Still, building next to a floodplain that will soon expand is risky business. FEMA developed that map above in response to Tropical Storm Allison in 2001 and made it official in 2006. But Harvey triggered another update that will expand floodplains significantly.

FEMA could soon reclassify this property from the 500- to the 100-year floodplain.

FEMA has said that the new 100-year floodplain will expand into the old 500-year floodplain in most places throughout the Houston region. Not only were our rainfall assumptions off after Allison, rampant new development continues unabated and often unmitigated upstream.

So let’s pray the owners added enough fill.

Posted by Bob Rehak on 3/12/23

2021 Days since Hurricane Harvey

The thoughts expressed in this post represent opinions on matters of public concern and safety. They are protected by the First Amendment of the US Constitution and the Anti-SLAPP Statute of the Great State of Texas.

Heat map showing republican areas and locations that ran out of ballots.

Nearly All Voting Problems in Republican Strongholds

A new 10-minute video by investigative reporter Wayne Dolcefino shows heat maps of Republican-leaning areas in Harris County and where voting problems occurred in the November 2022 elections. Superimposing one on top of the other shows that virtually all of the areas running out of ballot paper occurred in Republican strongholds.

Experts estimate the chances of that happening by accident at less than 1%.


County Officials Still Stonewalling Document Requests

Dolcefino filed a lawsuit earlier this year because of Harris County’s refusal to provide public records relating to the election. Gallery-Furniture-owner Jim McIngvale is also a plaintiff in the lawsuit.

A computer expert named Russ Long from the oil and gas industry painstakingly pieced together the maps using data from other sources. Long began by sorting out the addresses of people who voted in Republican, but not Democratic primaries in 1150 voting precincts in Harris County. From that he identified the Republican-leaning precincts.

Red areas show clusters of Republican voters.

Paper Galore, But Not Evenly Distributed

Long is also a precinct captain in Cypress, TX. When he picked up ballot paper, he could immediately see that it wasn’t enough. Long told them he needed double the amount, but was told no more was available – despite the county having ordered 4 million sheets, far more than the number of registered voters in the county. shows that approximately 830,000 people voted early in person or by mail. About another 1.1 million voted on Election Day. Only the race for governor had more than 1.1 million ballots cast on Election Day and that total was 1,102,418. So there should have been two million extra sheets of paper.

Yet 121 polling places ran out of paper. And look where virtually all of them were!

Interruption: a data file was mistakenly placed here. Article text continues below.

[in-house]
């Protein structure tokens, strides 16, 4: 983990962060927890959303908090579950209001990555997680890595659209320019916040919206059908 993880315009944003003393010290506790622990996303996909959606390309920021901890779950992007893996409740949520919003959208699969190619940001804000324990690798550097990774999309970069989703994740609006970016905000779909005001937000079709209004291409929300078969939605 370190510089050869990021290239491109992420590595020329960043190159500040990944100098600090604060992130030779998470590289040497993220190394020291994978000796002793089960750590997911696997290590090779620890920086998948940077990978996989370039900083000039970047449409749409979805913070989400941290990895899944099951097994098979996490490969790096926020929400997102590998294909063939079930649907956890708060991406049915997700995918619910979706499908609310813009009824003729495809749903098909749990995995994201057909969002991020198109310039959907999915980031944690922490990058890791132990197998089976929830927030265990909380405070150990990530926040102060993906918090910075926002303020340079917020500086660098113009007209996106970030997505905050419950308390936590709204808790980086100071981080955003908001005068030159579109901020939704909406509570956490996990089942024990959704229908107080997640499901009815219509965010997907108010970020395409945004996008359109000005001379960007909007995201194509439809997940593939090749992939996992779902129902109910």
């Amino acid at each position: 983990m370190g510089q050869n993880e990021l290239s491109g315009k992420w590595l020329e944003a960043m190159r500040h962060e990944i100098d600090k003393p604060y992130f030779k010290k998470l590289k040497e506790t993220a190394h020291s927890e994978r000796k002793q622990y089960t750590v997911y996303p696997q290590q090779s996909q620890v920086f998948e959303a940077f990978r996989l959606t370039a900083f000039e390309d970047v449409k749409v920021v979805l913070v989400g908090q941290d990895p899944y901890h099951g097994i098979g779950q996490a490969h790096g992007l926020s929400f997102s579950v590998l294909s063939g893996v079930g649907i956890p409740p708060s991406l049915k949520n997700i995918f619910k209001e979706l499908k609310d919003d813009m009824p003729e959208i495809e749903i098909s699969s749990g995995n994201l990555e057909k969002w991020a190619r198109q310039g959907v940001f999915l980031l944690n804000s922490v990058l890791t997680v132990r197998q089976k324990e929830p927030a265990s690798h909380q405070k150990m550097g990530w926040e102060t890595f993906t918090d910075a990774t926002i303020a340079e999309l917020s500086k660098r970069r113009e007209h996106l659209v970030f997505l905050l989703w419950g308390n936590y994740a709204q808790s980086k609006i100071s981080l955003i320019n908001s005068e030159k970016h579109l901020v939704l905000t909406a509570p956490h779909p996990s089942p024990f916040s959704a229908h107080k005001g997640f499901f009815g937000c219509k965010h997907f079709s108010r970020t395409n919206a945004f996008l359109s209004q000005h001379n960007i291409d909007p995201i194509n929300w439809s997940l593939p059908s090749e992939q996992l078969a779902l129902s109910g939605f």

Voter suppression in action.

Despite the problems, County Judge Lina Hidalgo, who chairs the Elections Commission, has not called a meeting of the commission since November, according to Dolcefino. Nor has the county released election records requested by Dolcefino under the Texas Public Information Act.

“The release of this information related to our election is way past due,” said Precinct 3 Commissioner Tom Ramsey.

“What’s wrong with sunshine? Shine the light on it,” said McIngvale.

Early Voting Starts Next Month for Next Election

It will take months to resolve these issues in the courts or the legislature. Dolcefino emphasizes the need for full disclosure now. We have another election in May. Early voting starts on April 24th, in a little more than a month. And we’ve had five months of stonewalling since the last election.

“None of the Democratic-leaning precincts came close to running out of ballots,” said Dolcefino.

Long added, “There would have been riots in the streets if they had.”

The problems may be worse than Dolcefino is reporting. For instance, the map above shows only one polling place in Kingwood that ran out of ballot paper. But I personally know of at least two.

And Dolcefino has not yet even reported on the problems with handicapped voting. Reliable sources tell me of technology problems countywide associated with curbside voting for handicapped people. Again, I personally witnessed those at multiple locations.

Elections Administrator Hired Despite Reported Problems on Last Job

According to Dolcefino’s video, Clifford Tatum, the Elections Administrator, reportedly ran into problems with a similar job he held in Washington D.C.

Previously, the people who ran Harris County elections were elected themselves. Hidalgo changed that, however. She created an office of Elections Administration with an appointed head. Tatum is Hidalgo’s second head of that office. The first resigned after problems with an earlier election.

Many races on last November’s ballot were decided by just a few hundred votes. Without actual records, it’s impossible to tell whether ballot issues skewed election results.

We need to get to the bottom of these problems sooner rather than later. If Hidalgo has nothing to hide, why hide it?

Posted by Bob Rehak on 3/10/2023

2019 Days since Hurricane Harvey

The thoughts expressed in this post represent opinions on matters of public concern and safety. They are protected by the First Amendment of the US Constitution and the Anti-SLAPP Statute of the Great State of Texas.